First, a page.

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Fate of Worlds: An Interview with Edward M. Lerner
conducted by Dave Truesdale

© Edward M. Lerner
Edward M. Lerner
Edward M. Lerner
Before taking the plunge in 2004 into full-time writing, technologist turned author Edward M. Lerner spent thirty years in high tech at every level from engineer to senior vice-president. He worked at such places as Bell Labs, Hughes Aircraft, and Northrop Grumman. He delivered high-tech products and systems to government agencies (including NASA, the FBI, and the Defense Department) and commercial customers as varied as AT&T and McDonald's. Along the way, he visited a satellite factory, flew the space shuttle training simulator, wandered around the space station trainer, and watched a space shuttle launch. Sooner or later, all that experience shows up in his fiction. Lerner was born in Chicago, has lived in Illinois, New Jersey, and New York, and now lives in Virginia

Edward M. Lerner Website
ISFDB Bibliography
SF Site Interview: Energized: An Interview with Edward M. Lerner
SF Site Review: Juggler of Worlds

Fate of Worlds
Juggler of Worlds
1970 saw the first publication of Larry Niven's Ringworld, which won both the Hugo and Nebula awards. It proved so popular that three direct sequels have been written: The Ringworld Engineers (1980), The Ringworld Throne (1986), and Ringworld's Children (2004). The Ringworld is a space artifact, a circular artifice some 600 million miles in circumference, surrounding an Earth-like sun. The alien(s) who built this "Big Dumb Object" as these artifacts have come to be known in science fiction circles, have disappeared -- having died off or abandoned the immense structure. Along with humans, alien races inhabiting Niven's Known Space universe have sought to plunder the Ringworld of its technological secrets and other treasures, leading to all manner of political intrigue and war.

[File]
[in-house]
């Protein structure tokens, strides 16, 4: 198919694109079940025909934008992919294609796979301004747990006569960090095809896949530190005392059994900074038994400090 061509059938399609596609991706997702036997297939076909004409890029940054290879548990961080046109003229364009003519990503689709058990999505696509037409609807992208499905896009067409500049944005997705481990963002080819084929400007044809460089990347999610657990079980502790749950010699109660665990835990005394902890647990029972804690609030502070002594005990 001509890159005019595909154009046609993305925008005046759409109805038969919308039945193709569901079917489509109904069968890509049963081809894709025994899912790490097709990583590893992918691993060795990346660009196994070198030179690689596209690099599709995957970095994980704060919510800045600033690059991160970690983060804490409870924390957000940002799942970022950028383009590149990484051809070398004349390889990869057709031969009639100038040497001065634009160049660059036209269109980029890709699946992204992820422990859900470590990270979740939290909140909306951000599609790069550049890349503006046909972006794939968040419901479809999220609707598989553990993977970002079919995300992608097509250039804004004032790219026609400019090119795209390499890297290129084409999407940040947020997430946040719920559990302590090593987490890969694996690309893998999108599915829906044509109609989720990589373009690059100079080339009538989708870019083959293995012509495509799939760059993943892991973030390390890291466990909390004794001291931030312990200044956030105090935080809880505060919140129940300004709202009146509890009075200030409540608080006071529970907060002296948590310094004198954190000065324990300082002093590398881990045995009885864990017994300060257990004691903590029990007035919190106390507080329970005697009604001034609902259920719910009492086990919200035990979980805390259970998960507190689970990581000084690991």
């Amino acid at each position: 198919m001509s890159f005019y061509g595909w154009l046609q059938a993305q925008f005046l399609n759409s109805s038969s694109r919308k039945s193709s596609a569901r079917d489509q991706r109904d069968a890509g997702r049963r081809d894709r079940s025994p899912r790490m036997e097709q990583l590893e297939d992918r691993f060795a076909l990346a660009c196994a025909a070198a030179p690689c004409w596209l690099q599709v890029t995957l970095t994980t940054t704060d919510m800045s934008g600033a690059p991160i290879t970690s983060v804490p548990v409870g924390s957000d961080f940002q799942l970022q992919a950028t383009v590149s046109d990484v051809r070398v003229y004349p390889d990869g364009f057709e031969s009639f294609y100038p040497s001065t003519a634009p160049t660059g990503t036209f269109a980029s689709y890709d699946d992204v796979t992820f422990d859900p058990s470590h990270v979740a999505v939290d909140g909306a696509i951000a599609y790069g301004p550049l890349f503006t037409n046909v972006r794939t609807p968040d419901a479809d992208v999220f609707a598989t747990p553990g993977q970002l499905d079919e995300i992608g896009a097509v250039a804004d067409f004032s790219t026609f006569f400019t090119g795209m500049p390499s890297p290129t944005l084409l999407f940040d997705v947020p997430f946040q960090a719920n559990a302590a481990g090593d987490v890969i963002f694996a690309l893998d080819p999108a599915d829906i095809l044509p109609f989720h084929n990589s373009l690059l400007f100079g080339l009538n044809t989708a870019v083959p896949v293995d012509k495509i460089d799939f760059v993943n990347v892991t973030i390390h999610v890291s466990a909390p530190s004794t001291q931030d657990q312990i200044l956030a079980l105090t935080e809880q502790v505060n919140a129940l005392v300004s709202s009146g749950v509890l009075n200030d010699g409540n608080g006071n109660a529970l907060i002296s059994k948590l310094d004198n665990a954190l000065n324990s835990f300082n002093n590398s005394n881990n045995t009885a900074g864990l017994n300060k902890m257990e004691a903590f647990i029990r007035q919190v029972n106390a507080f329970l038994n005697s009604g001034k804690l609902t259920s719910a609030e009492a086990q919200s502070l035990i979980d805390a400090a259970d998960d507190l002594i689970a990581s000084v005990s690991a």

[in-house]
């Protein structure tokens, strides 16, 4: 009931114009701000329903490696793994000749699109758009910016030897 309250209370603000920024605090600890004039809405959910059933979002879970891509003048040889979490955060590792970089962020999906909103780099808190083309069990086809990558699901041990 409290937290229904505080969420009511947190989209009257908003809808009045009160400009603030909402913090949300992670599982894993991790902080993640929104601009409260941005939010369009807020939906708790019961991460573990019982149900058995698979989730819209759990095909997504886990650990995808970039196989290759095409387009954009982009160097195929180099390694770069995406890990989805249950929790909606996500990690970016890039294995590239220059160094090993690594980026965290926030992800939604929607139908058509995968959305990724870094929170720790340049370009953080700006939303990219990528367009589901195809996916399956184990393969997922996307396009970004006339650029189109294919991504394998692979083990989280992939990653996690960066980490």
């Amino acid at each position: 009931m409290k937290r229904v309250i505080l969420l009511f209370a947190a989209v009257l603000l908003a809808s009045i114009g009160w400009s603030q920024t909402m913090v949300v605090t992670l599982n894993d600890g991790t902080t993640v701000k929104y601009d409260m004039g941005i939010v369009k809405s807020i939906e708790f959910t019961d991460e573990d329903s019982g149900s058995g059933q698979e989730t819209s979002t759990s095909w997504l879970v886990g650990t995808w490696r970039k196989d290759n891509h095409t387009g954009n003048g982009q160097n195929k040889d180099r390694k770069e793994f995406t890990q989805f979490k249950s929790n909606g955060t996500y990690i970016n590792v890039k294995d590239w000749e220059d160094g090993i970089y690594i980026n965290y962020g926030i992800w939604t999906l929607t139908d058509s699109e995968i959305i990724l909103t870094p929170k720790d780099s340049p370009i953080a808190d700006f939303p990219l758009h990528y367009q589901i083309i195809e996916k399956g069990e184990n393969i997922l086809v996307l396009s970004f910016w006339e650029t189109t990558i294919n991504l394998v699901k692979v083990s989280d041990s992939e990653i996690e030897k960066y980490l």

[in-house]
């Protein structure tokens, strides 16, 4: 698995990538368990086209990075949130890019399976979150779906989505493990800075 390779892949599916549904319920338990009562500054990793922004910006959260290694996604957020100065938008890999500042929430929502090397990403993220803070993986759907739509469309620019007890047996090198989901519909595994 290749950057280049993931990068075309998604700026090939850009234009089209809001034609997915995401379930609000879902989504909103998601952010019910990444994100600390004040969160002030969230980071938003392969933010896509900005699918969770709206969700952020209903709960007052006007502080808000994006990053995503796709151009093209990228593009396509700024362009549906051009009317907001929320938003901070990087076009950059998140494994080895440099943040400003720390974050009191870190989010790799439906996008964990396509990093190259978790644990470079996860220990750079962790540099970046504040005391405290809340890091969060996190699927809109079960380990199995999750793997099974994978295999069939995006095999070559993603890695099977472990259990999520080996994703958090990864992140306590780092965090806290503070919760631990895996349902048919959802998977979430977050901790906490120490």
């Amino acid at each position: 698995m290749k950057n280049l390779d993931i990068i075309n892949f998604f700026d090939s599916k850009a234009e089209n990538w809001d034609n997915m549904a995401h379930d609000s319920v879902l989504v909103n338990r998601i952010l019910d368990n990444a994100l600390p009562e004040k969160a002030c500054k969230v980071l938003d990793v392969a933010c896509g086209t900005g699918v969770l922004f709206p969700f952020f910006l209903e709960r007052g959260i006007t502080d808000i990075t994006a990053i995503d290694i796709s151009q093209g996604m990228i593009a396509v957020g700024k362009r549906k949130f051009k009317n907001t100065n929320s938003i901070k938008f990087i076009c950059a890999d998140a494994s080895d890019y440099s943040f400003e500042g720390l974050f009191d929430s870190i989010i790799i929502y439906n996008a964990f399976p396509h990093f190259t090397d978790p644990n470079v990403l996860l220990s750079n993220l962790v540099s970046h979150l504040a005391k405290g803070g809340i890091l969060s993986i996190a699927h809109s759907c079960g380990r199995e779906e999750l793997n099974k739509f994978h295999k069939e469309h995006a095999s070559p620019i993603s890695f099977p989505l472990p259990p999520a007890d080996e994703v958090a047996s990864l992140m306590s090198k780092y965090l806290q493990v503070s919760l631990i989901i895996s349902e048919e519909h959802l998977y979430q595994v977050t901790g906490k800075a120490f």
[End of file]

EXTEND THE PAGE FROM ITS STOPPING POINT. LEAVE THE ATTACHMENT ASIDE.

Three years following 2004's Ringworld's Children, Edward M. Lerner teamed up with Larry Niven and began writing prequels to the original Ringworld novel. Known as the Fleet series, the books are: Fleet of Worlds (2007), Juggler of Worlds (2008), Destroyer of Worlds (2009), and Betrayer of Worlds (2010).

In August of 2012 came Niven and Lerner's capstone to both the Ringworld and Fleet series, Fate of Worlds, which closes out both series in a single triumphant work of vivid imagination and colorful adventure, fraught with enough action, intrigue, surprises and human drama to satisfy any SF fan.

Ed Lerner was kind enough to answer some questions about the series and his feelings about the end to this marvelous journey, the five books he wrote in six years based on the classic Ringworld novel that wowed fans and critics 40+ years ago. If you haven't had the pleasure of reading an Ed Lerner novel, his Fleet books are an excellent place to start. Pure quill SF for the intelligent reader looking for the often forgotten Sense of Wonder.

Now that both Larry's Ringworld books and yours and his Fleet series have come to an end, I'd like to know who wrote what in the Fleet books. I'm guessing you and Larry got together with where each book would go, but that you wrote most of, if not all, of these books. Could you explain how the Fleet of Worlds books were written?